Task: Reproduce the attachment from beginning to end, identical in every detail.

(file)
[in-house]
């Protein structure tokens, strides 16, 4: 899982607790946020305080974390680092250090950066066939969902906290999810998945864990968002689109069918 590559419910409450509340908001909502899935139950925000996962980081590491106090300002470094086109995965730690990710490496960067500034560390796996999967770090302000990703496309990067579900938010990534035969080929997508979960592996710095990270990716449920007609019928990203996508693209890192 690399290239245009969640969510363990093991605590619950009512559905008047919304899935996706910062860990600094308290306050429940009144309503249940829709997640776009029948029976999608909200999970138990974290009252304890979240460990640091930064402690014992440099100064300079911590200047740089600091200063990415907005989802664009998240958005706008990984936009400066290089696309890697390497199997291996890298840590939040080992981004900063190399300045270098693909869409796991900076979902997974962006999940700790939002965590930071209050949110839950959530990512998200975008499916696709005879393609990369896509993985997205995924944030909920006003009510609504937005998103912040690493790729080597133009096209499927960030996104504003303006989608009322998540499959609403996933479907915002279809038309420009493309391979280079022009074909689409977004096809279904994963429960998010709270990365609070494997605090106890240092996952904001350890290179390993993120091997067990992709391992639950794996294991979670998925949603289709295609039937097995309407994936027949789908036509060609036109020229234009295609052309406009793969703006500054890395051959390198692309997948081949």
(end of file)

[in-house]
């Protein structure tokens, strides 16, 4: 899982607790946020305080974390680092250090950066066939969902906290999810998945864990968002689109069918 590559419910409450509340908001909502899935139950925000996962980081590491106090300002470094086109995965730690990710490496960067500034560390796996999967770090302000990703496309990067579900938010990534035969080929997508979960592996710095990270990716449920007609019928990203996508693209890192 690399290239245009969640969510363990093991605590619950009512559905008047919304899935996706910062860990600094308290306050429940009144309503249940829709997640776009029948029976999608909200999970138990974290009252304890979240460990640091930064402690014992440099100064300079911590200047740089600091200063990415907005989802664009998240958005706008990984936009400066290089696309890697390497199997291996890298840590939040080992981004900063190399300045270098693909869409796991900076979902997974962006999940700790939002965590930071209050949110839950959530990512998200975008499916696709005879393609990369896509993985997205995924944030909920006003009510609504937005998103912040690493790729080597133009096209499927960030996104504003303006989608009322998540499959609403996933479907915002279809038309420009493309391979280079022009074909689409977004096809279904994963429960998010709270990365609070494997605090106890240092996952904001350890290179390993993120091997067990992709391992639950794996294991979670998925949603289709295609039937097995309407994936027949789908036509060609036109020229234009295609052309406009793969703006500054890395051959390198692309997948081949």